I recently have had a lot of suggestions and requests to post on some volunteer, rural, combination issues that the fire service faces. I started and am still a member of a mostly rural volunteer, now combination, department. My earliest exposure to the fire service was at this mostly rural department. We had a large […]
In our classes we spend a lot of time showing firefighters how to stay out of and how to get out of bad situations. Our fire service is seeing an increase in firefighters who are falling through floors into basements or sub-levels. This is large part due to the engineered flooring systems that do not […]
When looking at this type of building we need to consider the construction type, occupancy, access and egress points and any special hazards. What are our initial resources and what should we have coming on the way? This building is four stories and is a dormartory at a college. The corridor length is 225 from stairwell to stairwell. As you look at the building in the picture, the stairwell on the right is more remote from a parking surface than the one on the left.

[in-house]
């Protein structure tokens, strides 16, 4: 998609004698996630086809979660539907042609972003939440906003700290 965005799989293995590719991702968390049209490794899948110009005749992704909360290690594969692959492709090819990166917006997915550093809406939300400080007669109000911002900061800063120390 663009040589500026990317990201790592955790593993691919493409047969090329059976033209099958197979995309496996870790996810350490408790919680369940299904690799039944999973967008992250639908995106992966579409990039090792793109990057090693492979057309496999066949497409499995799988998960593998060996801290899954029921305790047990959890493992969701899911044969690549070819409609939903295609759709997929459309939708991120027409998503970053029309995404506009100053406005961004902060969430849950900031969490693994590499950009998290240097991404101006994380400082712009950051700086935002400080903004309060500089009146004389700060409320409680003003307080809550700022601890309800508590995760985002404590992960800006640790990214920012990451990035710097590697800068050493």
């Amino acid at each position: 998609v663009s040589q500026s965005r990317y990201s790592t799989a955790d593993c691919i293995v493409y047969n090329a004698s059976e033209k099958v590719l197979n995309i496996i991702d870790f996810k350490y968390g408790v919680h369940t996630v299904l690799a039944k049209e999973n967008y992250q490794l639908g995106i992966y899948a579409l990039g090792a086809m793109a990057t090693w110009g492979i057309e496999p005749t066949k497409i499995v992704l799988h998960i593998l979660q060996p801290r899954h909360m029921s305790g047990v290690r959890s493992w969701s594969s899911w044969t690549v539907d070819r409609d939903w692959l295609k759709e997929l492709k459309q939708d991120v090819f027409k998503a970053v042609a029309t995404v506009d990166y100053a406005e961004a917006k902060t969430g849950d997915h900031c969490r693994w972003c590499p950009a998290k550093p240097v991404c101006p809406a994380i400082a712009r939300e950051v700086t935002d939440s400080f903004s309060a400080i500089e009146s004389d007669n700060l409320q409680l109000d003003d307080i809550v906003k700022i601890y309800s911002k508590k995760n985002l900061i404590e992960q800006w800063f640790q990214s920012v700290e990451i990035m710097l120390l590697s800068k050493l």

A recurring question that comes up during almost every firefighter escape or bailout class is which anchor hook most people use and why. We like to train firefighters with the equipment they have, but the hook debate always seems to cause some passionate opinions on which is best and why. I feel that it is not as important what hook you have, but whichever you are using… be an expert with it. No matter what system you are using you must know how to use it properly in any and all conditions that you may face as a firefighter.
Here are some more pictures from my A Shift buddies, Jim, Bob and Dave at Florissant Valley Fire Protection District. These photos show the challenges of just getting into some of our buildings. It's a lot easier to get a good look at the working mechanisms and traits of these obstacles during daylight and in […]